Administrators and leadership need to remember that not all teachers will be on board or comfortable with teaching new curricula that incorporate technology, especially those who are not familiar with how to use instructional technology. It’s vital to support these instructors with meetings and training sessions so they don’t run into too many roadblocks in using the technologies you’ve provided. The more support your instructors receive in this transition, the more willing they’ll be to help your initiative thrive.

4. Wi-Fi barriers

Adopting technology in your school sounds great until you run into Wi-Fi problems. You need to be prepared to answer the following questions, among others:

  • Is your school sufficiently staffed to support students or teachers who run into problems? If not, would it be within your budget to hire additional support staff?
  • Do you have sufficient download and upload speeds for the amount of students using their devices concurrently?
  • How secure is your school’s network, and do you have restrictions on what content students can browse?

While some telecommunications providers are able to install high-speed internet at an affordable cost for schools, not all can offer educational discounts. One of your top priorities in technology adoption should be to secure a decent download speed for students so they can stream videos and any other multimedia content you want them to engage with in the classroom. They’ll also need a good upload speed so assignment submissions don’t take several minutes to go through.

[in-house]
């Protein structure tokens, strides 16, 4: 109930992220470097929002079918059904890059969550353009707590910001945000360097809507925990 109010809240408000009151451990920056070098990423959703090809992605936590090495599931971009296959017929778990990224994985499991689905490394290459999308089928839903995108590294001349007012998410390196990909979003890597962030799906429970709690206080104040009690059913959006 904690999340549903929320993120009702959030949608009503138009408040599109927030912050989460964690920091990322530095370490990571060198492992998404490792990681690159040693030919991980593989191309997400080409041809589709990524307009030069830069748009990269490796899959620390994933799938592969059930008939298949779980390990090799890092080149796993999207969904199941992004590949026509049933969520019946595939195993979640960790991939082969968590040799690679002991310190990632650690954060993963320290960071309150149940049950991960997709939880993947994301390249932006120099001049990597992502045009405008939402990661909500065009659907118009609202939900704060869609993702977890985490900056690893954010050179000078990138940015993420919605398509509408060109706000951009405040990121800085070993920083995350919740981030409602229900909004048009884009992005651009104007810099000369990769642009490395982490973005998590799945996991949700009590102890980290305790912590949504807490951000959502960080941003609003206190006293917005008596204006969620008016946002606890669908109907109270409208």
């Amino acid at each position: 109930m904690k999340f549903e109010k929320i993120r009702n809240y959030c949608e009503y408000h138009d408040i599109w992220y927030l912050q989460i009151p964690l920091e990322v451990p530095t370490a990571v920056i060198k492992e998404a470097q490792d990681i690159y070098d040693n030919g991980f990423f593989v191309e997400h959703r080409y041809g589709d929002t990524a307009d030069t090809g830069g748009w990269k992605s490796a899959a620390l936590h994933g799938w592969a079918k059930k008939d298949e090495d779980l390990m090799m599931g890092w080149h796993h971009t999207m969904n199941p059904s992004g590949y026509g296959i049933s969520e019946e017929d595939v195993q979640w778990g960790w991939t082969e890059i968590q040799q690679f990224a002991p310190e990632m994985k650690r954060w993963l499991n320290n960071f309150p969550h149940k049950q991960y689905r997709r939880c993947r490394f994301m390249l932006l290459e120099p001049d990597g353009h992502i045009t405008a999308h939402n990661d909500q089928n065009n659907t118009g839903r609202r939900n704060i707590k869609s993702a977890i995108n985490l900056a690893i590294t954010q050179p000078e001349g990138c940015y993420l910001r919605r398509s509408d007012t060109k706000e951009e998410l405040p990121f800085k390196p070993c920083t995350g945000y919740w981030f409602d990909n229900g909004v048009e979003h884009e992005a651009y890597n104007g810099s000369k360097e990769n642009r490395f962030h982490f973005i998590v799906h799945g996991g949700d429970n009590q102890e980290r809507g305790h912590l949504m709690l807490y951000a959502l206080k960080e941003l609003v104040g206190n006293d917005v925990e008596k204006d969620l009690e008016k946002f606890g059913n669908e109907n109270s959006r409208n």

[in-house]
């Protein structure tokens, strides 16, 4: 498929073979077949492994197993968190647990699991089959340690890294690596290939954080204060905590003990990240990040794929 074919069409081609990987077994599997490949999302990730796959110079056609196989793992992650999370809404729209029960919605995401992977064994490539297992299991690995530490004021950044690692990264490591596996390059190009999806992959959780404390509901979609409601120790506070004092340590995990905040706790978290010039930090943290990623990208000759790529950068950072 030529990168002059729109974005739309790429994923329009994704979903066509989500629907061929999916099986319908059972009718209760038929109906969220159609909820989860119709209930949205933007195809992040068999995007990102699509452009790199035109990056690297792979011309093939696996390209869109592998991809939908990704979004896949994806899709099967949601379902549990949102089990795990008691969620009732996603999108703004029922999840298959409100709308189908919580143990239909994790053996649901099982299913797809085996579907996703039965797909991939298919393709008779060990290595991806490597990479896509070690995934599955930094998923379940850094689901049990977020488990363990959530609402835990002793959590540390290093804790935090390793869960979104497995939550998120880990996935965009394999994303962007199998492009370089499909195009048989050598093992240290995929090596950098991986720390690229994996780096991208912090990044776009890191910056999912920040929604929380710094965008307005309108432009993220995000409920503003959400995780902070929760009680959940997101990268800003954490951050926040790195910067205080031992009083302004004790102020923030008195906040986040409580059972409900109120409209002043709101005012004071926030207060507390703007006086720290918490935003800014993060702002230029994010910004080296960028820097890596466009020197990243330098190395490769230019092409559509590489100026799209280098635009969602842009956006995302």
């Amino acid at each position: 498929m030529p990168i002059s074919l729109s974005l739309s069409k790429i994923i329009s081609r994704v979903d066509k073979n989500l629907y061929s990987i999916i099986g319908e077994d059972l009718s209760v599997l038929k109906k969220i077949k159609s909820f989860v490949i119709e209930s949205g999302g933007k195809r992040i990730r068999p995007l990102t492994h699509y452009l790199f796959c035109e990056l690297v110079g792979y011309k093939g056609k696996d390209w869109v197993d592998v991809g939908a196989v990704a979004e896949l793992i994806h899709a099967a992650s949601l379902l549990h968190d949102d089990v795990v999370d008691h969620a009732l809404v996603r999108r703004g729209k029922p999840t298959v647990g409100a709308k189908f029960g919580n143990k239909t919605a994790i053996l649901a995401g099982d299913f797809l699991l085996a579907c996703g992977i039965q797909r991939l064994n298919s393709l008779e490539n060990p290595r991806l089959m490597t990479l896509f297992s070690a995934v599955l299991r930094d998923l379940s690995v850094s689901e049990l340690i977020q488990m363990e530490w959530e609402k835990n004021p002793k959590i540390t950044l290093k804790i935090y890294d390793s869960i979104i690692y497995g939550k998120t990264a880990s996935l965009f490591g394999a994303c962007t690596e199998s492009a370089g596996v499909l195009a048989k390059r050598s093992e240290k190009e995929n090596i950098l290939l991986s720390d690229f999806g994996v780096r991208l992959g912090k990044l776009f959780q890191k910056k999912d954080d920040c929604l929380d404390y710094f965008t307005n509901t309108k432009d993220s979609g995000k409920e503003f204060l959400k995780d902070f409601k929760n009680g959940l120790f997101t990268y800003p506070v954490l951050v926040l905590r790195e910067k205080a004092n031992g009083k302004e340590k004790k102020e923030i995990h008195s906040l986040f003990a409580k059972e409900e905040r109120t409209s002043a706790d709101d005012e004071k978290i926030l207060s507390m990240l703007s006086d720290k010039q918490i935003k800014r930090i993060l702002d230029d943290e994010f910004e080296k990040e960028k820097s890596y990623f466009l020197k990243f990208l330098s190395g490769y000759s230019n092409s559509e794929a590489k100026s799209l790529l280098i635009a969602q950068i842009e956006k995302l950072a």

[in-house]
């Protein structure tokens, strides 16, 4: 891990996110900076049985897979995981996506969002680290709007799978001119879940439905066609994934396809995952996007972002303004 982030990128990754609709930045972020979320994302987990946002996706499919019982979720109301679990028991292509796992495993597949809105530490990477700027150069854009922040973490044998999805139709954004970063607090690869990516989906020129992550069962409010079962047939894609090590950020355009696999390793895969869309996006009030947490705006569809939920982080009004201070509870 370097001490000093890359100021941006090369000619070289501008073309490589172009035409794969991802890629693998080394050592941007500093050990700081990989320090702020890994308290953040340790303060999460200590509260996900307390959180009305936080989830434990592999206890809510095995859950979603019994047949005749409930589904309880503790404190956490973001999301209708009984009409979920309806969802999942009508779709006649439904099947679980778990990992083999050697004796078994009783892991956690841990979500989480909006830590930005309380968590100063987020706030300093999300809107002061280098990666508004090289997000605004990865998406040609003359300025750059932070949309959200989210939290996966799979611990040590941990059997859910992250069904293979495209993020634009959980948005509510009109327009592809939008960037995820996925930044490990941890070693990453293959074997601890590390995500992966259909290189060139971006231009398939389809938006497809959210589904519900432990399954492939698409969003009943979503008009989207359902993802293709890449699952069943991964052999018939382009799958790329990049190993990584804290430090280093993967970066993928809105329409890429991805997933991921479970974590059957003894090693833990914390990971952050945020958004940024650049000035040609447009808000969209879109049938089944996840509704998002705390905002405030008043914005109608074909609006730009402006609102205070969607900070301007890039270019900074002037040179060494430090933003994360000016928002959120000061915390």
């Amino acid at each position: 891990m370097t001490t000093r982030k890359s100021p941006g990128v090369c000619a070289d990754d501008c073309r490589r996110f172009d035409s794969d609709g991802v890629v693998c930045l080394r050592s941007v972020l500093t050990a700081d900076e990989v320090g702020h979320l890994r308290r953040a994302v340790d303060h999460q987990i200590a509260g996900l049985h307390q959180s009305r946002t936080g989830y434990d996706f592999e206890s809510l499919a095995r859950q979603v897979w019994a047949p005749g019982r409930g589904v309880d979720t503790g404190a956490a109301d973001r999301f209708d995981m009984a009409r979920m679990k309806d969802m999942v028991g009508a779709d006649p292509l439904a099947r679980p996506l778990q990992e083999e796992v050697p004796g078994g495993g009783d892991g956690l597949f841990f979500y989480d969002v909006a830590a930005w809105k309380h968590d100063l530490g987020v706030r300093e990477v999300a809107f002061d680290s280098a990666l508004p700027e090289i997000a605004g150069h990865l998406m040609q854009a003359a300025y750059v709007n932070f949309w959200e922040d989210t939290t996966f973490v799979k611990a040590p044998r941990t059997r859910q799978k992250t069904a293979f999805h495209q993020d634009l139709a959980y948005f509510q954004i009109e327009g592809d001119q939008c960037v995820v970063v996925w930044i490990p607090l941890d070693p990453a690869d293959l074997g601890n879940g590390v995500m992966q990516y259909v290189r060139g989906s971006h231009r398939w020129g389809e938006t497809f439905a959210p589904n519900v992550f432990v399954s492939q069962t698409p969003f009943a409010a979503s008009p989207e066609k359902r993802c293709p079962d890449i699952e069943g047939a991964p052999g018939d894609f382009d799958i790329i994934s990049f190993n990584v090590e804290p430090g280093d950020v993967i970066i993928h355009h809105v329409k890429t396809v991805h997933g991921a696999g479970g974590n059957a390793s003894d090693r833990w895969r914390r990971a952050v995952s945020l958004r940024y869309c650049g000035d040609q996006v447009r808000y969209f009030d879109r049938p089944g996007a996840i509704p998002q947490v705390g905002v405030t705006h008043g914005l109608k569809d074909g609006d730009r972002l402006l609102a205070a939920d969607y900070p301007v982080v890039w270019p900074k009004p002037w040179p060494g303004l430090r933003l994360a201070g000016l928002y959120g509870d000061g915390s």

Your community must come together to help each student have access to high-quality Wi-Fi at home, too. For some cities, this means offering low-cost, high-speed Wi-Fi to families who meet certain low-income qualifications. For others, Wi-Fi hotspots at local businesses might be an option. The most important thing to remember in this situation is that accessibility is everything. Educational technology depends on good Wi-Fi in most cases, so if that can be provided, you will have overcome a significant obstacle.

5. Parental involvement

Some parents may be opposed to technology adoption for a few reasons. For example, some parents fear that technology will distract their children instead of help them to learn more effectively. This is a concern worth addressing early on. Reassure them that students won’t have free rein to do whatever they want just because they’re using their devices — limitations will be imposed.

Other parents worry that technology adoption will require more involvement from them in an already tightly packed schedule of work and household responsibilities. Remind them that students won’t be on their own. While some materials, like lectures, may be pre-recorded, teachers will still be available via video conferencing to help students with any problems they run into during the day.

Overcoming Challenges and Barriers of ICT

While it’s likely teachers and administrators will run into barriers to technology integration in education, these are not necessarily impossible to overcome. Educators will need to have:

  • strong leadership
  • support for your instructors to help adopt new technology
  • improved school Wi-Fi
  • parents on board as advocates — not opponents — of technology

With all of that in place, you’ll see much greater success with technology in your classrooms.

This article was adapted from a blog post initially developed by the education technology company Classcraft, which was acquired by HMH in 2023. The views expressed in this article are those of the author and do not necessarily represent those of HMH.